Turns out they are going to be scaling the Bay Bridge, which has also been on the kind of “Leap List” that inspires calls to 911, if you know what I mean.

Poor Emily is deathly afraid of heights and is, therefore, having a panic attack. So about halfway through the climb, she just stops. She can’t move forward, she can’t move backward. She will just waste away and die, right there, midway to the top of the Bay Bridge.
But luckily, Ben and his lifesaving lips are right behind her. He kisses her, and together, they scale the bridge.

“If Emily and I can climb to the top of the Bay Bridge together, there’s no telling how far we can take this relationship,” he says. Barf.

Next, they have dinner and Emily is side-eyeing that rose, which mocks her from the table.
“The two things in life that I’m most scared of are heights and. . .rejection.” (Followed closely by floppy hair and Jack Russell terriers.)
Ben puts her out of her misery, and quickly gives her the rose. Thank. God.

One of the other big themes of this season is voyeurism. The bachelorettes are always creeping around and watching Ben make out with other girls. Whatever floats your boat, ladies.
They take it to a whole next level during Ben’s date with Emily, actually watching the date, Rear Window-style, through a telescope.
(If you like Hitchcock and schadenfreude, you’ll love this season of The Bachelor!)
When fireworks go off, one girl says forlornly: “She totally got a rose.”
Another one says, “I’m so sad right now.”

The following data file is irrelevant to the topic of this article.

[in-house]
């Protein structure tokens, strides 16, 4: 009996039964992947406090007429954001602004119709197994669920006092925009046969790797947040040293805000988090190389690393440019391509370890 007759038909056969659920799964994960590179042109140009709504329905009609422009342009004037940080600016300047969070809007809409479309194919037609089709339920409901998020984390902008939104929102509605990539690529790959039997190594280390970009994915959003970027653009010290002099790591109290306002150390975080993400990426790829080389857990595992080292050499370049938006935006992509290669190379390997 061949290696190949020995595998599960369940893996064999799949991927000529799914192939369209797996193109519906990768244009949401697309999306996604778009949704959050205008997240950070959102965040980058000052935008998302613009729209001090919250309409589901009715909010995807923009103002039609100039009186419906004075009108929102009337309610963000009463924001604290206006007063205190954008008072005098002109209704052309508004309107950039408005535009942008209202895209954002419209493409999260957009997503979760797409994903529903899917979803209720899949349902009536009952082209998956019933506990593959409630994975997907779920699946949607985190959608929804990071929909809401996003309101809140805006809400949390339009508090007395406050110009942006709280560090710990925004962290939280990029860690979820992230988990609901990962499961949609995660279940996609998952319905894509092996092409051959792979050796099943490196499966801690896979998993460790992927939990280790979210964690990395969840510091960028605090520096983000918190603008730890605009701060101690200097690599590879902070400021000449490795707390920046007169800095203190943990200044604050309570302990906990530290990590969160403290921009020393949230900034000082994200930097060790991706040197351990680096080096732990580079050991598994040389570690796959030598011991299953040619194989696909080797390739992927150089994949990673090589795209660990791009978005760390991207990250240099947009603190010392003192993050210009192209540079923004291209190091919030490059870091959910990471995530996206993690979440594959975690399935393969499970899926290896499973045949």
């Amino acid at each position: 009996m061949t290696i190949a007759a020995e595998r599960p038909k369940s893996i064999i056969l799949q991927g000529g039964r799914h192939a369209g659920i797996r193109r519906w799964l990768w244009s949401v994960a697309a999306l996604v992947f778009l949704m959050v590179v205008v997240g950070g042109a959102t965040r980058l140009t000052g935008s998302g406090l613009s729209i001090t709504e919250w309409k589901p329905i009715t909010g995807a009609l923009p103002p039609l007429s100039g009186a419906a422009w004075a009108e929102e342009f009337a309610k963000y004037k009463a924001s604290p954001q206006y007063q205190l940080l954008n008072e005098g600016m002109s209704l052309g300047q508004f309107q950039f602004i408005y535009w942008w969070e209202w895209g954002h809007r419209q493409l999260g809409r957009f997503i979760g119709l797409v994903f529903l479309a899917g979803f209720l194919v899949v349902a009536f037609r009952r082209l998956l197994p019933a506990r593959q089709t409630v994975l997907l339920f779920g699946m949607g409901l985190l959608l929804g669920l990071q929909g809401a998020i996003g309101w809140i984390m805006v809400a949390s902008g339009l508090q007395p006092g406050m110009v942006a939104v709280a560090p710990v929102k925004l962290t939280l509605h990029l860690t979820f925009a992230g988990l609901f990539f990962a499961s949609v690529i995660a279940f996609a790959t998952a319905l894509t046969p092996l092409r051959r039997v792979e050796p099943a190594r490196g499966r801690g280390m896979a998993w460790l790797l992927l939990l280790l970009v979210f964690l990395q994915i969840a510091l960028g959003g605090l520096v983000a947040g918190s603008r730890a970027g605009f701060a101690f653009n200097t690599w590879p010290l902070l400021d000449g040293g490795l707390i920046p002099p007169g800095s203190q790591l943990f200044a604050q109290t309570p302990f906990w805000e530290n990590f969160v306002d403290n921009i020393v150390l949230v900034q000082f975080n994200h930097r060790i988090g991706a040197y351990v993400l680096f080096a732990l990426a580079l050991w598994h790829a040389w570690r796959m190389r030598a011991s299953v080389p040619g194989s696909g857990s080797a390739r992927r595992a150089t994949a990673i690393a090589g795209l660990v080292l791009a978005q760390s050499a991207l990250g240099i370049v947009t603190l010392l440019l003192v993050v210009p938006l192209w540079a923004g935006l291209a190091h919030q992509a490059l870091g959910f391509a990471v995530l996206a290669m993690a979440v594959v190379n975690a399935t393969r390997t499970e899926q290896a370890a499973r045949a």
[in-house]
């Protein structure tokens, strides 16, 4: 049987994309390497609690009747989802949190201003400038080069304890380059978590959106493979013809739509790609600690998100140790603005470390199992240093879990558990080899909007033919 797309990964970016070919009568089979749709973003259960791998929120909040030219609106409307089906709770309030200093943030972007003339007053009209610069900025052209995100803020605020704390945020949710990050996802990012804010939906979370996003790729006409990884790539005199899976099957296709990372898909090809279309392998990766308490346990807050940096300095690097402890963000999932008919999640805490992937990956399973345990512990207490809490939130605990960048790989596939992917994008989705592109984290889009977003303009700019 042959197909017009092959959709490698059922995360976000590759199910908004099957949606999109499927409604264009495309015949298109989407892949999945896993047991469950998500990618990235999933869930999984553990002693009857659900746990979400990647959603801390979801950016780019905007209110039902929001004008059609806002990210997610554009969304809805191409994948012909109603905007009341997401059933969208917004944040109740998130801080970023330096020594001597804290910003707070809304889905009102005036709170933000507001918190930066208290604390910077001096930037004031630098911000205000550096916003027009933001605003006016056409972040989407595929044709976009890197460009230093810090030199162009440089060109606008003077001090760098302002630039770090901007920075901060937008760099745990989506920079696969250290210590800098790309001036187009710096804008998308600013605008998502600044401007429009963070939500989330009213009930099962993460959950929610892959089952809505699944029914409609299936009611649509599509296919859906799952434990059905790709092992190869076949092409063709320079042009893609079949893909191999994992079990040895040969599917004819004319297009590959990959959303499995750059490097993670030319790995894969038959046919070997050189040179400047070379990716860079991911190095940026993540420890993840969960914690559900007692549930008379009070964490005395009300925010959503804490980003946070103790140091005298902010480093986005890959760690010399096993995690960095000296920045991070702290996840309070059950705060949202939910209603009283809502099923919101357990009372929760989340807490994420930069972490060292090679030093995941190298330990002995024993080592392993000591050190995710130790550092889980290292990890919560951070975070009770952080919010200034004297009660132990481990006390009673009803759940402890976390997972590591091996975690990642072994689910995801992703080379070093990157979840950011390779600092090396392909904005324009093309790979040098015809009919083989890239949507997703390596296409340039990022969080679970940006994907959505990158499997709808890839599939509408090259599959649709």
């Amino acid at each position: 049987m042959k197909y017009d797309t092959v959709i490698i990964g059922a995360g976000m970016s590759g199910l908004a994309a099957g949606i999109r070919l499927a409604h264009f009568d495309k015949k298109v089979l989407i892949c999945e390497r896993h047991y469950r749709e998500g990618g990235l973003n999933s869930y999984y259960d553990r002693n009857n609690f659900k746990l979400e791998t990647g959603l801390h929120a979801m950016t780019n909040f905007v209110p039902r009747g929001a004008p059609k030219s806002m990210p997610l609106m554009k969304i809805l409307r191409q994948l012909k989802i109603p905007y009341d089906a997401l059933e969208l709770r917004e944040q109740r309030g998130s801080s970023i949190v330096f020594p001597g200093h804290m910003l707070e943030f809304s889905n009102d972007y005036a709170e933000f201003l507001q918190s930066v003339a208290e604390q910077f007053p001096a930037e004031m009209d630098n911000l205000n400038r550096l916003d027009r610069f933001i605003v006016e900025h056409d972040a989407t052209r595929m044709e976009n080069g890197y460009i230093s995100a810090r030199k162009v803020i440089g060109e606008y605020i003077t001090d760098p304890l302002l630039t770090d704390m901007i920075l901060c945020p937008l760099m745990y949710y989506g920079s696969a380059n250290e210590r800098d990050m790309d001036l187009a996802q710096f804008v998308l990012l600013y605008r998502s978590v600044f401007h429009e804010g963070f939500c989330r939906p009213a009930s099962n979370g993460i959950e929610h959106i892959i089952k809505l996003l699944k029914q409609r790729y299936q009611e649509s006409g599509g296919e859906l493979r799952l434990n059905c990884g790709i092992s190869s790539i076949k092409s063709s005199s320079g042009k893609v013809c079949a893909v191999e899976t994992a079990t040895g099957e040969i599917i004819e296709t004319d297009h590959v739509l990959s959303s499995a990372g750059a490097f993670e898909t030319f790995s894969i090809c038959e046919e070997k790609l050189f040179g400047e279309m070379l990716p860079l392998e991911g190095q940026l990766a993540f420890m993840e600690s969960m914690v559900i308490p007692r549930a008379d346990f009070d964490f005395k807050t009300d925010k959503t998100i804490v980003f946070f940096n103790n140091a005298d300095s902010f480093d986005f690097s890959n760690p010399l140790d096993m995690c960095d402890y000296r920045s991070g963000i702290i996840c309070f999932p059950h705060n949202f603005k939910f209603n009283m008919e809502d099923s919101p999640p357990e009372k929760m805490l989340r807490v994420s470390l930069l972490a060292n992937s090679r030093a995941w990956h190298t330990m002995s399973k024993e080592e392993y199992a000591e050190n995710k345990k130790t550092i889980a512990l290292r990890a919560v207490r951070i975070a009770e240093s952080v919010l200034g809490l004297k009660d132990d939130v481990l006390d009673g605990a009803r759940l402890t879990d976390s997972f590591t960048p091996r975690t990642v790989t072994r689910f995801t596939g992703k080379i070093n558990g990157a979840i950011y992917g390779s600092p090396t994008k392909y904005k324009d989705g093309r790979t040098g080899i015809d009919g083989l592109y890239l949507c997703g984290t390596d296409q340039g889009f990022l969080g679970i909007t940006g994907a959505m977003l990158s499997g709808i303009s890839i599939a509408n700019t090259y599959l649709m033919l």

Next, the group date, with its ridiculous Leap List concept.
A Leap List is a like a Bucket List but without the inconvenient dying part. You do it before major life milestones, like giving birth or getting married.

Now I consider myself something of an expert on cultural trends and the Leap List didn’t even ring a distant bell. Have I been living under a rock? Is everyone making Leap Lists but me? Am I being intentionally excluded from Leap List mania? Um, no.

Because Leap Lists are not a real thing, people, despite the fact that Rachel matter-of-factly describes what they are to her fellow bachelorettes.
It’s all part of this stupid Honda CR-V advertising campaign. I feel so used.

So anyhoo, the Leap List activity in this case is for Ben to see all the girls in bikinis—I mean, uh, ski in bikinis down one of San Francisco’s notoriously steep hills.

Ben is rockin’ the sk8ter boi look—ski cap, no shirt, board shorts. Me likey.

You're welcome

As that date is going on, the rest of the girls sit around waiting for the next solo date card. Everyone is expecting it to go to Lindzzzzzi, so the room is pretty stunned when it goes to Brittney. Who? Yeah, she’s the one who brought her granny to the first date, remember? Actually, it appears that Brittney herself has forgotten who she is. She looks truly shaken, bordering on horrified, to have received the datecard.

She has decided that this whole reality-TV dating life isn’t for her (if only there had been 15 previous seasons of the show to prepare her for what to expect!!).

“This really isn’t for me, so I’m going to go home,” she says.
“Noooo!” the other girls say. (Translation: “Yessssss!”)

Meanwhile, back on the group date, Ben is kissing Rachel, the stylist, and all the other girls are watching, because that’s how they roll.

Why don't you take a picture—it'll last longer!

Kacie takes it particularly hard and needs to steal a private moment alone with Ben. He comforts her with one of his magical kisses and she feels better about things.
(Just as a social experiment, Ben should try kissing Benjamin Netanyahu and Mahmoud Abbas and see if it brings about peace in the Middle East.)

Anyway, since Brittney is gonzo, Lindzzzi takes over for her on the one-on-one date.